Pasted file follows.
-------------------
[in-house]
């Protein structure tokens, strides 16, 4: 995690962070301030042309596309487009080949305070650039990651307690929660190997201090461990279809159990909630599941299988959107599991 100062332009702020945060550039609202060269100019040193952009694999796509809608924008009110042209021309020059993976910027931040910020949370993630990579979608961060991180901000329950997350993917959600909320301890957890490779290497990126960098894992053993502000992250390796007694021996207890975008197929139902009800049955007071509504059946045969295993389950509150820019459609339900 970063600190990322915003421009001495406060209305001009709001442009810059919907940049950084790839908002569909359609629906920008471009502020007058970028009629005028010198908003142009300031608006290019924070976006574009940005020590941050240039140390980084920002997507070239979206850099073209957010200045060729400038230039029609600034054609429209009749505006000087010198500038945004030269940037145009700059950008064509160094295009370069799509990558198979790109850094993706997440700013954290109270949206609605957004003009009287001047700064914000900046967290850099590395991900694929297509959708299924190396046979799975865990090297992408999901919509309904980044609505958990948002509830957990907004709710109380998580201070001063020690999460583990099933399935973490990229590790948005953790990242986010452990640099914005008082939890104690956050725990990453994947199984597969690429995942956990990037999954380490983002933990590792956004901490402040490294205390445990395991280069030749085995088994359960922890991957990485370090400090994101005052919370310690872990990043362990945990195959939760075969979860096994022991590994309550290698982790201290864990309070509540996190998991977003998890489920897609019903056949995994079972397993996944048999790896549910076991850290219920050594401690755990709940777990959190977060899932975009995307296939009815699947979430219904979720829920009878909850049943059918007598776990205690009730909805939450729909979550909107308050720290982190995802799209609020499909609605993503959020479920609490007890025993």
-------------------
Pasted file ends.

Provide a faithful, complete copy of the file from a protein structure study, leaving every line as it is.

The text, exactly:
[in-house]
């Protein structure tokens, strides 16, 4: 995690962070301030042309596309487009080949305070650039990651307690929660190997201090461990279809159990909630599941299988959107599991 100062332009702020945060550039609202060269100019040193952009694999796509809608924008009110042209021309020059993976910027931040910020949370993630990579979608961060991180901000329950997350993917959600909320301890957890490779290497990126960098894992053993502000992250390796007694021996207890975008197929139902009800049955007071509504059946045969295993389950509150820019459609339900 970063600190990322915003421009001495406060209305001009709001442009810059919907940049950084790839908002569909359609629906920008471009502020007058970028009629005028010198908003142009300031608006290019924070976006574009940005020590941050240039140390980084920002997507070239979206850099073209957010200045060729400038230039029609600034054609429209009749505006000087010198500038945004030269940037145009700059950008064509160094295009370069799509990558198979790109850094993706997440700013954290109270949206609605957004003009009287001047700064914000900046967290850099590395991900694929297509959708299924190396046979799975865990090297992408999901919509309904980044609505958990948002509830957990907004709710109380998580201070001063020690999460583990099933399935973490990229590790948005953790990242986010452990640099914005008082939890104690956050725990990453994947199984597969690429995942956990990037999954380490983002933990590792956004901490402040490294205390445990395991280069030749085995088994359960922890991957990485370090400090994101005052919370310690872990990043362990945990195959939760075969979860096994022991590994309550290698982790201290864990309070509540996190998991977003998890489920897609019903056949995994079972397993996944048999790896549910076991850290219920050594401690755990709940777990959190977060899932975009995307296939009815699947979430219904979720829920009878909850049943059918007598776990205690009730909805939450729909979550909107308050720290982190995802799209609020499909609605993503959020479920609490007890025993």